NGI to help ensure the safe return of Mars samples to Earth

The Norwegian Geotechnical Institute (NGI) is at the forefront of research to ensure the safe handling and return of Mars samples.

Published 20.03.2024

Mars sampling – NASA illustration showing a concept for multiple robots that would team up to ferry to Earth samples of rocks and soil being collected from the Martian surface by NASA's Mars Perseverance rover ( NASA)

In a landmark collaboration, NASA and the European Space Agency (ESA) embarked on the ambitious Mars Sample Return campaign. The campaign has already successfully collected 23 of the projected 38 samples from the Jezero Crater, comprising 4% atmospheric samples, 87% rock cores, and 9% sedimentary and igneous grain samples from the Martian surface.

Challenging and complex mission

Addressing the critical challenge of safely returning these samples to Earth, NGI, alongside two other Norwegian research entities, is helping to spearhead the effort. The mission, potentially the most intricate robotic space campaign to date, underscores the importance of preserving the samples' integrity for the success of this interplanetary venture.

Under the banner of the Mars Sample Return Analog Library, hosted at the Natural History Museum of Oslo, a new project led by NGI in collaboration with the University of Oslo is underway. Project Manager Luke Griffiths highlights the initiative's scope, including rigorous testing in NGI's state-of-the-art rock and soil laboratory.

The project aims to fully define material properties to help establish transport and handling techniques for extraterrestrial samples by employing Earth analogs of martian igneous and sedimentary rocks and topsoil. Earth-based sample sites currently include locations in Iceland, Scotland, and the USA.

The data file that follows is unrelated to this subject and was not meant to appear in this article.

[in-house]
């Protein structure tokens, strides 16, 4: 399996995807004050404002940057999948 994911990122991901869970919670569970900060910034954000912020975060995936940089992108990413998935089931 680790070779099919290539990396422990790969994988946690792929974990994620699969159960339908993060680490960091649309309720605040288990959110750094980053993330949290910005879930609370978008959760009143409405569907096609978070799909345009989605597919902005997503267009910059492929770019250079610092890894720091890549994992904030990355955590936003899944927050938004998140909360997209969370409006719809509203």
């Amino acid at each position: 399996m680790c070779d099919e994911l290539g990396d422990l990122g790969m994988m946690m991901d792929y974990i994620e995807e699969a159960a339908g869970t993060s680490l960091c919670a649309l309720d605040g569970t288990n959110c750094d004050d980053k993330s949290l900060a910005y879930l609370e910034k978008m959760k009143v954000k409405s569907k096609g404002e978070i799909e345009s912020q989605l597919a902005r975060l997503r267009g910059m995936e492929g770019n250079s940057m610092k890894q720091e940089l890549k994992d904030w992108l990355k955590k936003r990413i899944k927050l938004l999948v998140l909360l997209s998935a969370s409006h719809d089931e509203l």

Data will be available

In addition to practical research, NGI is committed to contributing to an open-source database that documents the tests conducted. This sample and data repository, accessible also through the Natural History Museum of Oslo, will serve as a vital resource for the scientific community, facilitating the advancement of Mars sample handling methodologies.

-    The samples and the database will be an important learning base for the handling of Mars samples, Griffiths says.

Key for the understanding of Mars and beyond

The significance of Mars samples cannot be overstated. Sample return provides the necessary ground truth for successful robotic missions. Through detailed analyses conducted in premier laboratories worldwide, deciphering the temporal and chemical evolutionary history of Mars and its potential to harbor past life.

Mars Sample Return represents a synergy of top-tier research institutions globally, necessitating multiple launches for sample collection, storage, and return. With NASA's Mars 2020 mission spearheading collection and ESA's Earth Return Orbiter mission managing the return trip, the international effort underscores a commitment to scientific excellence and interagency cooperation.

-    “NGI is extremely proud to contribute to ESA, NASA, and the global scientific community goal of safely bringing these Mars samples back to Earth,” says Dylan Mikesell, a senior scientist at NGI involved in the project.

The project is within the Mars Sample Return (MSR) Program funded by the European Space Agency. The views expressed herein cannot be taken to reflect the official opinion of the European Space Agency.

Portrait of Dylan Mikesell

Dylan Mikesell

Senior geophysicist Remote Sensing and Geophysics
+47 922 43 164
Portrait of Luke Griffiths

Luke Griffiths

Senior Engineer Integrated Geotechnology
+47 412 47 530